Industry arguments fuel public uncertainty about the health risks of harmful products, study finds

Arguments used by industry to dispute product-harm relationships are creating uncertainty about the health risks of harmful products, posing a significant challenge to public health.

14 January 2022

Alternative causation arguments are used by harmful product manufacturers to present alternative, misleading explanations for product harms in an effort to downplay their risk.

The tobacco industry is well known for this strategy - promoting alternative causes for lung cancer in an effort to cast doubt about the link to smoking.

Real world statements

Led by SPECTRUM researchers, a new study used a novel method to investigate the effects of similar arguments by a range of harmful product manufacturers on the public.

Study participants were provided with real world statements made by industry or industry-funded education charities on the harms associated with fossil fuels, alcohol, tobacco, and sugar sweetened beverages, or a corresponding example from an independent scientific or non-governmental agency.

Respondents, who didn’t know the source of the statements, were then asked about their certainty about the risk of the specific harm from that product.

Manufacturing doubt

The results found that exposure to industry sponsored messages significantly increases uncertainty or false certainty about products links with harms. This effect was greatest where respondents self-reported as having less knowledge about the topic beforehand.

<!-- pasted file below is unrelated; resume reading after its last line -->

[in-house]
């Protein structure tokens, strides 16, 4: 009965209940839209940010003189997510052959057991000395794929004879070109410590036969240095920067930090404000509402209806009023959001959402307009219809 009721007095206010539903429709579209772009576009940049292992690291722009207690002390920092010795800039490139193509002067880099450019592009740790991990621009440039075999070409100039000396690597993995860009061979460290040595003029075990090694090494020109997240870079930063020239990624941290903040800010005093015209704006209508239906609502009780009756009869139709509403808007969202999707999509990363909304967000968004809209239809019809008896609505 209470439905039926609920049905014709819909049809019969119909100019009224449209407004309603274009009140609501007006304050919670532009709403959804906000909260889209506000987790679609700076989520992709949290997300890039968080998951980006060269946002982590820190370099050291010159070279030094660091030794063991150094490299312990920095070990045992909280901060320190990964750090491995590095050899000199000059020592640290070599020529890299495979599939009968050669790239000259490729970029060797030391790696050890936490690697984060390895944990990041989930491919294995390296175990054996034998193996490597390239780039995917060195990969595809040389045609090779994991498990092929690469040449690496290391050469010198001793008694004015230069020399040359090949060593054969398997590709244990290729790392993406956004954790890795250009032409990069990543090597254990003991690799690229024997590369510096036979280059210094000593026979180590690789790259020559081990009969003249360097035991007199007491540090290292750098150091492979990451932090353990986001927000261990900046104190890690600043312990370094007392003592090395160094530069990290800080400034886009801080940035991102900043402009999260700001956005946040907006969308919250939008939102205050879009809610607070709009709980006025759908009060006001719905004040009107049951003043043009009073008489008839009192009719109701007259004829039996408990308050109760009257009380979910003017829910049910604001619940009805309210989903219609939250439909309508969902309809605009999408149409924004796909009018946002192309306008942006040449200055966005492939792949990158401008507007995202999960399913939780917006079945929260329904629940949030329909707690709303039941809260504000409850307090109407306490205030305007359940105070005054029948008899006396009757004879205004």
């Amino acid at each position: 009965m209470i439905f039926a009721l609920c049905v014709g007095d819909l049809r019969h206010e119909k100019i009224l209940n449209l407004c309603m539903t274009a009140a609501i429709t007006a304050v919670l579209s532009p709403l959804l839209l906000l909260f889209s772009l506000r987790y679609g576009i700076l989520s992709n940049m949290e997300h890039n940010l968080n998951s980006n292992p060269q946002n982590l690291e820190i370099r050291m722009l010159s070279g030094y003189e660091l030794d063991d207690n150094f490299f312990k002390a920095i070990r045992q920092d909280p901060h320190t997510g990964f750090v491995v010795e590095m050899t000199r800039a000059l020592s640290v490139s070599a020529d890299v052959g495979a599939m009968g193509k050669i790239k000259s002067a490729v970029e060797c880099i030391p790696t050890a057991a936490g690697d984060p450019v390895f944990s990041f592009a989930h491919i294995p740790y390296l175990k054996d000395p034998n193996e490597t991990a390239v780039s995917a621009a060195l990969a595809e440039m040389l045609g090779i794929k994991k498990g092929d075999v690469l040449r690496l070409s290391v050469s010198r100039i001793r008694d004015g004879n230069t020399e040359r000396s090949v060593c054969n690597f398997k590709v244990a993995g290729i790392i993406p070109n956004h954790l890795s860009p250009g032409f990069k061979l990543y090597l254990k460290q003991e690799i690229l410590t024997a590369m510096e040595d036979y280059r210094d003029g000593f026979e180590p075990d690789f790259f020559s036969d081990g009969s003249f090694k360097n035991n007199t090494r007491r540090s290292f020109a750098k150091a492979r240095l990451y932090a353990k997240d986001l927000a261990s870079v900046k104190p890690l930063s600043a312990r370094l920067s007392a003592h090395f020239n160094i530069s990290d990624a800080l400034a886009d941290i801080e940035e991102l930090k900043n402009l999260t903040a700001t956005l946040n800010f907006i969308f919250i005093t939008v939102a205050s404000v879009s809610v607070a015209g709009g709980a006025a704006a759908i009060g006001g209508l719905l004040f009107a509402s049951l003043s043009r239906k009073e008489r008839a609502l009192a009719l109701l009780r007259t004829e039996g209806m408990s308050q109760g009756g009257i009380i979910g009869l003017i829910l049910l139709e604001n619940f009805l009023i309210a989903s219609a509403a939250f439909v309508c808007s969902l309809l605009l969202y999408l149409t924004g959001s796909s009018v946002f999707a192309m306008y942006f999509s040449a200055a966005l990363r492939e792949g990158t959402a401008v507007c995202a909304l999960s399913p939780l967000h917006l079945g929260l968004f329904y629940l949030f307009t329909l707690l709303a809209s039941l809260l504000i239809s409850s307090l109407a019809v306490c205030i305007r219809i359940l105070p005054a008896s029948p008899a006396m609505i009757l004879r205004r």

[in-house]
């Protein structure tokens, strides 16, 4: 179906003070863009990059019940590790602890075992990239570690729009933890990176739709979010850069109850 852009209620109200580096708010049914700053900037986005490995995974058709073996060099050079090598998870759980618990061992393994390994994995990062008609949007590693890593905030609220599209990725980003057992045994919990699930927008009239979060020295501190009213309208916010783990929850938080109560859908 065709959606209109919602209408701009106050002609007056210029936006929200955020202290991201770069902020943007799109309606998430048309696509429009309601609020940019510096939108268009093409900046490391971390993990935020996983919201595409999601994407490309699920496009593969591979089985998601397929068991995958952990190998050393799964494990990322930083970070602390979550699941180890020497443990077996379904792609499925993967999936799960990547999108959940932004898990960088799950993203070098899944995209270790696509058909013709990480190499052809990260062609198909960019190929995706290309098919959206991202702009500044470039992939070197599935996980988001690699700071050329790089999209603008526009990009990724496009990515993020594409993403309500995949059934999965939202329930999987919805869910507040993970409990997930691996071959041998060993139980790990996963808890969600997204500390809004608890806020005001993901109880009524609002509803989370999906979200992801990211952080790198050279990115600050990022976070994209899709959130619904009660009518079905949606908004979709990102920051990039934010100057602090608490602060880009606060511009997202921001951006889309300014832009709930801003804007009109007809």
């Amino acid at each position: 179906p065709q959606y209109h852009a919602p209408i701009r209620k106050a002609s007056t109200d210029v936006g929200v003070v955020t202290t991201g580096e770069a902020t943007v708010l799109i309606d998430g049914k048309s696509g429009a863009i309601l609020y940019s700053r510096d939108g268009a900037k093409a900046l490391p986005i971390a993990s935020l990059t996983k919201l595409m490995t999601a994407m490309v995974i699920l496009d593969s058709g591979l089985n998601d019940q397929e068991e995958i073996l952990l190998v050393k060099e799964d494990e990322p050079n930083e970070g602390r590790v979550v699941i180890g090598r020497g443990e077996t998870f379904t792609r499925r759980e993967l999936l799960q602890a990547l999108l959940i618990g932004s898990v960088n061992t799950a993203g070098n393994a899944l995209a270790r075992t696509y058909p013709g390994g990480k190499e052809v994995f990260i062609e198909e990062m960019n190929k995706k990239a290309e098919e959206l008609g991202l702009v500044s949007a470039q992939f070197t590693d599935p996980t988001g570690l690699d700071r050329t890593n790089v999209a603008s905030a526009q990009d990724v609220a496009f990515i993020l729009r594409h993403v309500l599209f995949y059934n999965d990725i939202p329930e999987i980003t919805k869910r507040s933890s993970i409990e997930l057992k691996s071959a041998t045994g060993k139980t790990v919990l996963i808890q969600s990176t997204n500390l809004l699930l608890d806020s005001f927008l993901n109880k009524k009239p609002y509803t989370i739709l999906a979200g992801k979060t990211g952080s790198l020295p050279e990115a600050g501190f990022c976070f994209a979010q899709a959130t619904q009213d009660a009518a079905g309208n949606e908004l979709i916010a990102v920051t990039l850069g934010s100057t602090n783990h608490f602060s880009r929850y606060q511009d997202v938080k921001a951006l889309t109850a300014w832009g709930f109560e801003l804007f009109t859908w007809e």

This is the first independent assessment of the effectiveness of industry misinformation, with direct comparisons across a range of industries which affect public health.

The study provides evidence that the real-life arguments these industries spend a large amount of money distributing through Corporate Social Responsibility, legal arguments or evidence submissions actually work to foster doubt in the mind of the public about whether these products are harmful.

In effect, these companies aren't just causing harm, they are expending money and resources to pollute public discourse and understanding too. This is something research should do far more to bear witness to and address.